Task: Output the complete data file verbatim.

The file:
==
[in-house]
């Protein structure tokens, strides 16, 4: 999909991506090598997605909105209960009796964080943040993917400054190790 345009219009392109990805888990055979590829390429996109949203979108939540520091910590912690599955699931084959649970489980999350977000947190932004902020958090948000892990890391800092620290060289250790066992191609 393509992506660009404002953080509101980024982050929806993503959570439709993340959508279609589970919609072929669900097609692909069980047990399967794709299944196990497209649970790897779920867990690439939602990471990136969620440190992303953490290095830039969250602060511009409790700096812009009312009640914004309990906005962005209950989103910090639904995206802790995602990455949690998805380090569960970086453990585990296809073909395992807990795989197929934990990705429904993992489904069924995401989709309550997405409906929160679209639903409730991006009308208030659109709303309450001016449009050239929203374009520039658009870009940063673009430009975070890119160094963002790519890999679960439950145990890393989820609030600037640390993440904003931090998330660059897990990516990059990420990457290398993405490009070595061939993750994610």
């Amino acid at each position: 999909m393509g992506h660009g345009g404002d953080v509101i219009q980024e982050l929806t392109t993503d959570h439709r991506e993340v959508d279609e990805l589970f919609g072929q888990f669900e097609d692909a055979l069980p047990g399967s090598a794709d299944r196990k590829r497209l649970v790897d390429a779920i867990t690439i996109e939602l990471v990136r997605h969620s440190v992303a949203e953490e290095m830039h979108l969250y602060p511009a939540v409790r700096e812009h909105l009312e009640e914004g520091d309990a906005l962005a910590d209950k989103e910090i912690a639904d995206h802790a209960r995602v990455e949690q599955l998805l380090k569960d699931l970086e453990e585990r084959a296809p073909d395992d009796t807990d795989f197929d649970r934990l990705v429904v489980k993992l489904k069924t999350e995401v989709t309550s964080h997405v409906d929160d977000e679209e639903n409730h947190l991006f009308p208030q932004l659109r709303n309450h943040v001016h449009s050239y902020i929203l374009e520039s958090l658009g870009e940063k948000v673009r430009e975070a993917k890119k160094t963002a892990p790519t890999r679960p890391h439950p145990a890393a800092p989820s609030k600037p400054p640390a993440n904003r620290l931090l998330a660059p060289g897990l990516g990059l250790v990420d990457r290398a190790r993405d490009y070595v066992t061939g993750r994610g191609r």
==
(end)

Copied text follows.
[in-house]
């Protein structure tokens, strides 16, 4: 999909991506090598997605909105209960009796964080943040993917400054190790 345009219009392109990805888990055979590829390429996109949203979108939540520091910590912690599955699931084959649970489980999350977000947190932004902020958090948000892990890391800092620290060289250790066992191609 393509992506660009404002953080509101980024982050929806993503959570439709993340959508279609589970919609072929669900097609692909069980047990399967794709299944196990497209649970790897779920867990690439939602990471990136969620440190992303953490290095830039969250602060511009409790700096812009009312009640914004309990906005962005209950989103910090639904995206802790995602990455949690998805380090569960970086453990585990296809073909395992807990795989197929934990990705429904993992489904069924995401989709309550997405409906929160679209639903409730991006009308208030659109709303309450001016449009050239929203374009520039658009870009940063673009430009975070890119160094963002790519890999679960439950145990890393989820609030600037640390993440904003931090998330660059897990990516990059990420990457290398993405490009070595061939993750994610």
């Amino acid at each position: 999909m393509g992506h660009g345009g404002d953080v509101i219009q980024e982050l929806t392109t993503d959570h439709r991506e993340v959508d279609e990805l589970f919609g072929q888990f669900e097609d692909a055979l069980p047990g399967s090598a794709d299944r196990k590829r497209l649970v790897d390429a779920i867990t690439i996109e939602l990471v990136r997605h969620s440190v992303a949203e953490e290095m830039h979108l969250y602060p511009a939540v409790r700096e812009h909105l009312e009640e914004g520091d309990a906005l962005a910590d209950k989103e910090i912690a639904d995206h802790a209960r995602v990455e949690q599955l998805l380090k569960d699931l970086e453990e585990r084959a296809p073909d395992d009796t807990d795989f197929d649970r934990l990705v429904v489980k993992l489904k069924t999350e995401v989709t309550s964080h997405v409906d929160d977000e679209e639903n409730h947190l991006f009308p208030q932004l659109r709303n309450h943040v001016h449009s050239y902020i929203l374009e520039s958090l658009g870009e940063k948000v673009r430009e975070a993917k890119k160094t963002a892990p790519t890999r679960p890391h439950p145990a890393a800092p989820s609030k600037p400054p640390a993440n904003r620290l931090l998330a660059p060289g897990l990516g990059l250790v990420d990457r290398a190790r993405d490009y070595v066992t061939g993750r994610g191609r």